Theft accused attorney Hilary Jeffery Nelson, who is facing a single charge of stealing thousands of pounds sterling from a British client, was granted his pretrial freedom today after being described as a “text book” candidate for bail.
The 74-year-old Bagatelle Terrace, St Thomas resident found himself on the wrong side of the law with the allegation that he stole £347, 560. 96 or BDS$855,000 belonging to Errol Hewitt between November 18, 2018 and March 4, 2019. The amount was allegedly for the purchase of property.
The attorney who has been practicing law for the past 49 years was not required to plead to the indictable charge when he appeared before Magistrate Kristie Cuffy-Sargeant. This led to objections to bail from the prosecutor.
Station Sergeant Carrison Henry pointed to the “quantum” of money in the allegation and the seriousness of the offence. He also stated that the accused was placed in a position of trust and that the evidence will show that this amount was in his “possession”.
Nelson’s attorney Naomi Lynton countered those arguments stating that her client was a proper candidate for bail as he had no prior convictions or pending matters before the court.
Addressing the objection to bail based on the quantum of money stolen Lynton argued that the charge as it now stands was merely an allegation and the “face value of the allegation is irrelevant” when is comes to a question of bail. The seriousness of the charge she further submitted held no weight as all allegations before the court were serious matters which ought to be ventilated quickly.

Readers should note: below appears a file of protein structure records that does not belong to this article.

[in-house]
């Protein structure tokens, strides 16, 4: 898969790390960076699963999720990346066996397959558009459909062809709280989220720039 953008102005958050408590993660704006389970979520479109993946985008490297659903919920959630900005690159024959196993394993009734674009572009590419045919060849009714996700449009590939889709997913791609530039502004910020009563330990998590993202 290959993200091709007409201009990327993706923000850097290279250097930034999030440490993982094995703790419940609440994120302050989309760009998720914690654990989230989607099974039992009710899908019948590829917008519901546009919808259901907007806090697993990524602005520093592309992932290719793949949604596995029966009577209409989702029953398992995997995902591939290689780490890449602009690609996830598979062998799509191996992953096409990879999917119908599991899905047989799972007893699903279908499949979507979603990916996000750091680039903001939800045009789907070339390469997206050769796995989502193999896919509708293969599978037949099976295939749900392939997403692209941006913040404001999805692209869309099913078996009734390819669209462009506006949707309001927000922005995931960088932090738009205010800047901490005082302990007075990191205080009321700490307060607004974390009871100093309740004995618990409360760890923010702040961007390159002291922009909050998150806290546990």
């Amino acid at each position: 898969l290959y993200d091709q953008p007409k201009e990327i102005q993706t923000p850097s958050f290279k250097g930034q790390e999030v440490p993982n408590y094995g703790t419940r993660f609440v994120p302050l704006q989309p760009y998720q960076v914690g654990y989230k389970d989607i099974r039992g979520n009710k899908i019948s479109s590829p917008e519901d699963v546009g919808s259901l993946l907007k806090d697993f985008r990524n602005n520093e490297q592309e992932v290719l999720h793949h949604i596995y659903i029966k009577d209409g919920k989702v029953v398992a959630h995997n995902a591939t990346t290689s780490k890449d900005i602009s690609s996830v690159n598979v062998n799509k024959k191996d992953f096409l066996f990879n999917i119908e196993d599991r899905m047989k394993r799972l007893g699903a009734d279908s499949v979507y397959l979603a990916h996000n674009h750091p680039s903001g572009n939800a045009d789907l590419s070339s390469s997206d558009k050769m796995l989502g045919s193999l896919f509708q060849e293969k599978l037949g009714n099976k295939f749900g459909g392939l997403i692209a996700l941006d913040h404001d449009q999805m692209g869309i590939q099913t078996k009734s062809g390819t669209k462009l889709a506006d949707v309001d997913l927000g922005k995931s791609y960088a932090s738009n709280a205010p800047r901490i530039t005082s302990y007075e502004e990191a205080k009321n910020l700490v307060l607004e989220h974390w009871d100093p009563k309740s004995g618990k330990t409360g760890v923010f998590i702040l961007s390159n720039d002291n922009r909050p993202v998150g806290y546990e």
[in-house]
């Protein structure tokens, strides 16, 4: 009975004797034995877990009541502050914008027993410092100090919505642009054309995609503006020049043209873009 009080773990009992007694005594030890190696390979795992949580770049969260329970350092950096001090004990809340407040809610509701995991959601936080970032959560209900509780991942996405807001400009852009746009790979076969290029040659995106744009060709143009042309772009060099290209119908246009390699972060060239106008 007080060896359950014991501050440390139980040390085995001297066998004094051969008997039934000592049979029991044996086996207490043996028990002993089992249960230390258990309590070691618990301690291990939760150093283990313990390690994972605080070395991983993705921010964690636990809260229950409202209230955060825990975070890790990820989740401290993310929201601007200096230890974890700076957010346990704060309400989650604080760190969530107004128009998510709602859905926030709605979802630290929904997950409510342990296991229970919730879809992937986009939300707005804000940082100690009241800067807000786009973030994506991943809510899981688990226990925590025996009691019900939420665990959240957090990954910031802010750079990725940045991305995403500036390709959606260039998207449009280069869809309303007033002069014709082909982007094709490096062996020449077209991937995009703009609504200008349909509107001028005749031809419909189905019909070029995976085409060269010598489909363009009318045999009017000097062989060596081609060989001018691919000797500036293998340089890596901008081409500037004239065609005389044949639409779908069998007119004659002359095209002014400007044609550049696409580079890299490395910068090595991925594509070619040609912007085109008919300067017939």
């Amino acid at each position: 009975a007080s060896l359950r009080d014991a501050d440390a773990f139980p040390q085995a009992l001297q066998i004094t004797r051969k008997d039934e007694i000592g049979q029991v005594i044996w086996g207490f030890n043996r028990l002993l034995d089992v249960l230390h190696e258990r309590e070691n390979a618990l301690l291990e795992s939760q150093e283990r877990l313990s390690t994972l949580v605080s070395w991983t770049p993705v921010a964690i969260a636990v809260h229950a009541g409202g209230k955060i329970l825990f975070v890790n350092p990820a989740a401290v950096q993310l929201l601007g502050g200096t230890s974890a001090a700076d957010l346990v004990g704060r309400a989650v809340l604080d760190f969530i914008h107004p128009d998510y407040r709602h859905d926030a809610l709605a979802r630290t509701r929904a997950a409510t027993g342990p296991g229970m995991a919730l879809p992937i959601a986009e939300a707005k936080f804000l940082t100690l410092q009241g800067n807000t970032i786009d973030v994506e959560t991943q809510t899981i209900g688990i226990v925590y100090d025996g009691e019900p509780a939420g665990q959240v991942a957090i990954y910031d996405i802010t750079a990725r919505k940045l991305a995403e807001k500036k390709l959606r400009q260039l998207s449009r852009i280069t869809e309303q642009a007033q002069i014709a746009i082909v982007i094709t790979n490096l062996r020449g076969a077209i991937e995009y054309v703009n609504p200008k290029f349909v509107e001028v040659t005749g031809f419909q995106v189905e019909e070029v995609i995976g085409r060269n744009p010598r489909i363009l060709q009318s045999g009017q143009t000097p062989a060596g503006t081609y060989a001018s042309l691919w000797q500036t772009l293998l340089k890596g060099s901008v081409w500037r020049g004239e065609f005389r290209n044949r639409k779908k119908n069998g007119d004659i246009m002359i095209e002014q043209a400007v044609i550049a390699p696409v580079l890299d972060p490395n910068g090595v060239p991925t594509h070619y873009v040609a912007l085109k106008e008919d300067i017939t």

“Therefore I submit, the seriousness needs only be considered as to how the matter moves through the court, not something to bar someone from bail,” said Lynton who added that she was “not quite sure what to gather” from the position of trust objection.
“This is a consideration at sentencing stage . . . if it is that Mr Nelson is found guilty, not at this stage when he is presumed innocent and when he maintains that he is innocent,” she added.
Lynton also submitted that what should be considered at this stage was whether the accused would reappear in court when required to do so which she said the prosecutor did not raise, stressing that her client will not abscond from his hearings.
She stated that Nelson was not on bail and had no previous convictions.
“This is a person blemish-free coming before the court on an allegation which he says ‘I have not done’,” Lynton said about the lawyer. She went on to say that he would comply with any conditions the court saw fit to impose even as she alluded to his health status revealing that he was a diabetic.
“Mr Nelson is the textbook candidate for bail,” she added.
Magistrate Cuffy-Sargeant ruled in favour of the defence and granted Nelson bail in the sum of $400,000 with two sureties. His travel documents are now with the No. 2 District ‘A’ Magistrates’ Court.
The accused, who returns to court on February 18, 2020 must also report to the Black Rock Police Station every Friday before 4 p.m. with valid identification.
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